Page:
Abstract

The maintenance of northern summer stationary waves is studied with data from a 15-year integration of the general circulation model (GCM) experiment performed at the Geophysical Fluid Dynamics Laboratory. The model has relatively high resolution (rhomboidal 30 wavenumbers, 9 vertical levels) and simulates the summertime stationary waves reasonably well.

A steady, linear, baroclinic model is used to understand the various forcing mechanisms for the northern summer stationary waves. The linear model response to global diabatic heating is found to play a dominant role in maintaining the summertime stationary waves in the GCM, especially in the subtropics. This response to diabatic heating shows a baroclinic structure in the vertical with a node at about σ = 0.5. On the other hand, stationary nonlinear interaction terms are found to be largely responsible for the extratropical, equivalent barotropic stationary wave features. It is hypothesized that this nonlinear interaction is a result of the thermally induced stationary waves interacting with the local orography. The direct linear response to orography is found to be rather insignificant, however. Transient vorticity and heat fluxes also tend to play a negligible role in explaining the summer stationary wave patterns.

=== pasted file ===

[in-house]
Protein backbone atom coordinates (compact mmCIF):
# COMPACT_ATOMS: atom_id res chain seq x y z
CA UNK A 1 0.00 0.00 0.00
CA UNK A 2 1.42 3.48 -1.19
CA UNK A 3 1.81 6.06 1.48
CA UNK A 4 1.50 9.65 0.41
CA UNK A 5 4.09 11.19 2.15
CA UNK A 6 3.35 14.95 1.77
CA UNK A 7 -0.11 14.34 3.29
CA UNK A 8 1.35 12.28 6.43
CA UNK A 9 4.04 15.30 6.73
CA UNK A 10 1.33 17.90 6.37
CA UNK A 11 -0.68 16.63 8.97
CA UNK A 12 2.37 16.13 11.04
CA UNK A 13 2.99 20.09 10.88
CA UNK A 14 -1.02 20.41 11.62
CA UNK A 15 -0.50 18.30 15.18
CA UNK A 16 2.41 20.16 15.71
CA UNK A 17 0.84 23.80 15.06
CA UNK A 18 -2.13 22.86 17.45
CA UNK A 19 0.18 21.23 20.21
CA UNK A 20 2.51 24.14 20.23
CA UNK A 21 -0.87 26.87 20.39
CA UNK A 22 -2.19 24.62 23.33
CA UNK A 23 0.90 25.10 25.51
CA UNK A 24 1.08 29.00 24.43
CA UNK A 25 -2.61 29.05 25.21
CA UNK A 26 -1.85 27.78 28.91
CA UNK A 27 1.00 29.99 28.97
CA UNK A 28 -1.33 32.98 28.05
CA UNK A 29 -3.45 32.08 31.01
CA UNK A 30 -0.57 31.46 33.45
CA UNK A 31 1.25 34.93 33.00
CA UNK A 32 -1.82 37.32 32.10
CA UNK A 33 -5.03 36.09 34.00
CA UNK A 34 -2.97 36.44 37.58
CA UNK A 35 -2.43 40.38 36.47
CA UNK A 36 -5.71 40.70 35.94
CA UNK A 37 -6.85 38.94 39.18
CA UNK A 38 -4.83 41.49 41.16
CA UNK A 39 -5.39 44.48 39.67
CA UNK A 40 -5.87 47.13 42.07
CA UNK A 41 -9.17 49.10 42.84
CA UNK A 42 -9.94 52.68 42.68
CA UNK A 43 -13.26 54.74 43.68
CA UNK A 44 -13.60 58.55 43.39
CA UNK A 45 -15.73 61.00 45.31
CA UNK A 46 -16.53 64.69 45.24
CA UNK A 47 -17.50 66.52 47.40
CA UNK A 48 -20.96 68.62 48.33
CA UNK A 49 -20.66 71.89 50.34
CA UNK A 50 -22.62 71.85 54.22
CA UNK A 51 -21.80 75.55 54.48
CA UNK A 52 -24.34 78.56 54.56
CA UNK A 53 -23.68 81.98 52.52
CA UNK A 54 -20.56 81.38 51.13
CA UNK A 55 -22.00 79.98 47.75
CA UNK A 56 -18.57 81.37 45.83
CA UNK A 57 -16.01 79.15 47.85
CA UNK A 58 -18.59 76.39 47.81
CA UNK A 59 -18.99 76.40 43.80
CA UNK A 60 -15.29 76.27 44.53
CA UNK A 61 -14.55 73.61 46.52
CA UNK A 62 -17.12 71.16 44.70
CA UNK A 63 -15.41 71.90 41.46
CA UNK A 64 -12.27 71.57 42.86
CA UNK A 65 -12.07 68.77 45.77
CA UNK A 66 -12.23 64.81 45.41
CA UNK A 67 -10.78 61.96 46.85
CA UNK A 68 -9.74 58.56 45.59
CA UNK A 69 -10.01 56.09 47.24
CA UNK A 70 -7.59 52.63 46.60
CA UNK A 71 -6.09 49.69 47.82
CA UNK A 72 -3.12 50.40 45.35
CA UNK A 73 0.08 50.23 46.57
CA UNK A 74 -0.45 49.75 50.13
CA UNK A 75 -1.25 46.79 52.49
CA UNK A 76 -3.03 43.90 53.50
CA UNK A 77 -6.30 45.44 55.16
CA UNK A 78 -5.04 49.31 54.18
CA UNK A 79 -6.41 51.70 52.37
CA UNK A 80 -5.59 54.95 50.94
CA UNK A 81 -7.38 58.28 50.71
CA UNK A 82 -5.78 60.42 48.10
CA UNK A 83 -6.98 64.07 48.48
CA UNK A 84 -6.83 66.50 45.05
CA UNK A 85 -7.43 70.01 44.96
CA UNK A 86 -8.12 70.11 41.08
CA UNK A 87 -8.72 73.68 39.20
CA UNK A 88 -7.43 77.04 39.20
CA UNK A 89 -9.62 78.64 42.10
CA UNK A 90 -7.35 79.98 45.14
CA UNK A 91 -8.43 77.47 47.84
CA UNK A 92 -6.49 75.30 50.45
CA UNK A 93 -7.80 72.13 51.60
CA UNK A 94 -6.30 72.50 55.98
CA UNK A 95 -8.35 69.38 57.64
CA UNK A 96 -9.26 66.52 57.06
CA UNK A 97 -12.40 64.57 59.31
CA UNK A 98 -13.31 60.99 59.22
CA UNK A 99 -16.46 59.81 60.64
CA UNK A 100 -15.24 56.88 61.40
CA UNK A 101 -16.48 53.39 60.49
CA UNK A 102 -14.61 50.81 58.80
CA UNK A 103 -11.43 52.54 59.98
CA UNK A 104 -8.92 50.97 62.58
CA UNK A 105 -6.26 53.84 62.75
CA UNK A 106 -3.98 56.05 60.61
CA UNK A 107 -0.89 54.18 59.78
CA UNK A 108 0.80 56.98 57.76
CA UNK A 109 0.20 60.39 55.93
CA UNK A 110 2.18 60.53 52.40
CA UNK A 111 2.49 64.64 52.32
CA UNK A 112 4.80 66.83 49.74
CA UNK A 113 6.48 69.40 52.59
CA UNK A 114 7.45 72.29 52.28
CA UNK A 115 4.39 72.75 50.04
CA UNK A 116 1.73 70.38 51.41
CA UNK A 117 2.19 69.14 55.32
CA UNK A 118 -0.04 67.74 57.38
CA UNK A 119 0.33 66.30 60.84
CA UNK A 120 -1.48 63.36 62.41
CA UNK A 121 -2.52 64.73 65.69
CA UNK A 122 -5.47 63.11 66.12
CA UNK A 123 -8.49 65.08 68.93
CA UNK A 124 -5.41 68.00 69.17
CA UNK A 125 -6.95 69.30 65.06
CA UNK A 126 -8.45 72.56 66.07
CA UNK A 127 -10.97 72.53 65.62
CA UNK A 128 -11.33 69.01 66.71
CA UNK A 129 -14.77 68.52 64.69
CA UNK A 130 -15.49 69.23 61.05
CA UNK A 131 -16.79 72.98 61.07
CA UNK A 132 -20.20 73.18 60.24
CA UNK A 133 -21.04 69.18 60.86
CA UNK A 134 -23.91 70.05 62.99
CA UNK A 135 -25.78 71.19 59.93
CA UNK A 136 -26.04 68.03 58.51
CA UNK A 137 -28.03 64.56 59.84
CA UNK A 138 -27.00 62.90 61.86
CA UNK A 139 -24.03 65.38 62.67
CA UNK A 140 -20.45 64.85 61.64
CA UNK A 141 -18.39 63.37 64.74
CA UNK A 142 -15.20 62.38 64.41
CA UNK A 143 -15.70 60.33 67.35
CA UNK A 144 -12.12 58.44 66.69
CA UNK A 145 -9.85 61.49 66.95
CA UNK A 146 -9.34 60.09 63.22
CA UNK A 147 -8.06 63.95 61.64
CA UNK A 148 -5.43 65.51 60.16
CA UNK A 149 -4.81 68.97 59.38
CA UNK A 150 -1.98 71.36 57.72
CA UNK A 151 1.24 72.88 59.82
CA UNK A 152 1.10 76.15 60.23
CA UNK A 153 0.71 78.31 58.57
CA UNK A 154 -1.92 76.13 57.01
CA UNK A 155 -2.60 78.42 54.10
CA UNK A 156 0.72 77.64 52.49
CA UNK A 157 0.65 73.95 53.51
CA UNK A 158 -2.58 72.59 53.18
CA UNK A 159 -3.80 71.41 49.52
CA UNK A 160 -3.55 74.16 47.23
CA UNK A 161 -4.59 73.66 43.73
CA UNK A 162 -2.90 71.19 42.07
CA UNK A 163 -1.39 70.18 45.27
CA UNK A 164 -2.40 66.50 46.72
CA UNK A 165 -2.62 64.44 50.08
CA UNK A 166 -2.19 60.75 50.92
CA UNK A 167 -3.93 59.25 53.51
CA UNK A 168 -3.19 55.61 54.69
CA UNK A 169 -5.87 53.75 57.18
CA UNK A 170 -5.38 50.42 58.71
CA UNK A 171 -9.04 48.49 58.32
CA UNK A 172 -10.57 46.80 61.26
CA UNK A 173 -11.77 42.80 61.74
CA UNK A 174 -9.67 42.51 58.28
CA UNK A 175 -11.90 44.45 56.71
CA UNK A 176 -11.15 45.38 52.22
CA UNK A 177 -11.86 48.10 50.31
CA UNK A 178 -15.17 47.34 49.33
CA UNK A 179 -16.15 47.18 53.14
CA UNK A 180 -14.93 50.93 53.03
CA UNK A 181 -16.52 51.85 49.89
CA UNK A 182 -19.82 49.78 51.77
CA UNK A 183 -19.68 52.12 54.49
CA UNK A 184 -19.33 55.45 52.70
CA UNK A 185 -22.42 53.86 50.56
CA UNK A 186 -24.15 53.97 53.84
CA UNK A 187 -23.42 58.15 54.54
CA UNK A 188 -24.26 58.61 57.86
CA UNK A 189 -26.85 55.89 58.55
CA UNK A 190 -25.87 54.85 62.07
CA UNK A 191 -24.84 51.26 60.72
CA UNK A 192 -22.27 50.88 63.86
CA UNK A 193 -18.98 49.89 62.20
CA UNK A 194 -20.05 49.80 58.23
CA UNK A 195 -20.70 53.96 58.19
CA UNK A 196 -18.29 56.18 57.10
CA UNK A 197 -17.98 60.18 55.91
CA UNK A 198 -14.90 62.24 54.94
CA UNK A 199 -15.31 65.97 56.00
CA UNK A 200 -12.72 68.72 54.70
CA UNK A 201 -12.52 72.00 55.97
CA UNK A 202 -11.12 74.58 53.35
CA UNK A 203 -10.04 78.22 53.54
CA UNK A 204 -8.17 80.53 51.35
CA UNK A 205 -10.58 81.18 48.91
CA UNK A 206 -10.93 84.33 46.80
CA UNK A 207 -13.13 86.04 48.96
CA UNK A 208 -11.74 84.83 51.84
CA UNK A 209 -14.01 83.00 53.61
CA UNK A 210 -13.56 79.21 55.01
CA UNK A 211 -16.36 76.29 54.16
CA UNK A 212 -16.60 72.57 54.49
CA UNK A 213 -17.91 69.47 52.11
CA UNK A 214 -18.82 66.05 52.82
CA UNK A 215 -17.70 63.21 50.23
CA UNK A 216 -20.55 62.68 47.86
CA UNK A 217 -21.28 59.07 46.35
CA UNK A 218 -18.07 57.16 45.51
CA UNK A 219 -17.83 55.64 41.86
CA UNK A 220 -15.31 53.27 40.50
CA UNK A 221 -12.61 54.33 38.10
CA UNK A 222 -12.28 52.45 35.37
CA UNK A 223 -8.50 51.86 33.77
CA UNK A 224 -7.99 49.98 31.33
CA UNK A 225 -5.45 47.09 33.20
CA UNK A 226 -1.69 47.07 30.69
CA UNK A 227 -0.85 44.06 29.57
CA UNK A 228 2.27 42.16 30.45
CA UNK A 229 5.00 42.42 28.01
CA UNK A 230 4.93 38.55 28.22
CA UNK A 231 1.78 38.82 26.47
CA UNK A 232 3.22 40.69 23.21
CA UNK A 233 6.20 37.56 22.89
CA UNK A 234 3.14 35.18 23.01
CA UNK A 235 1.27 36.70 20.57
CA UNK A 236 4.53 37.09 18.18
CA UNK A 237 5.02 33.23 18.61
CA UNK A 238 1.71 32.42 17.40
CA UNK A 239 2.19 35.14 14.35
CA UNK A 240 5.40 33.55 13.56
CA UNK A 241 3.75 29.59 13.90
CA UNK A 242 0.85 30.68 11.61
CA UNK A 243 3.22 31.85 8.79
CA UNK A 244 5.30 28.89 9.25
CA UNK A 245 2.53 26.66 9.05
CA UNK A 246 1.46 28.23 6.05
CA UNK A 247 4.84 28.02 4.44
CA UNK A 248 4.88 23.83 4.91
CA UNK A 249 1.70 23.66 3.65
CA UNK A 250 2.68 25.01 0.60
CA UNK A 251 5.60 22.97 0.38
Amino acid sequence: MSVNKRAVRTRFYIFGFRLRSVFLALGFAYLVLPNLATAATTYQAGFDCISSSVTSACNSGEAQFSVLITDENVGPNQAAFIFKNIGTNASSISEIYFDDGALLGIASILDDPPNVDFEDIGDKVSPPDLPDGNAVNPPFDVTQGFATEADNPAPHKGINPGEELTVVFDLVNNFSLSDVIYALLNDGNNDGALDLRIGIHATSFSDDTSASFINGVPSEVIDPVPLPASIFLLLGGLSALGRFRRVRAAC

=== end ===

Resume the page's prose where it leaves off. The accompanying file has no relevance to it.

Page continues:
Further decomposition of the linear model response to global diabatic heating indicates that the response to the Indian monsoon and the western Pacific heat source is of primary importance in determining the global stationary wave pattern. This large heat source not only determines the stationary flow features locally, but also remotely controls the flow structure over the whole Pacific, North America, and the Atlantic region. Thus, variabilities in the Indian monsoon and the western Pacific heating may exert a strong influence on the global climate variability.

Full access
Mingfang Ting

Abstract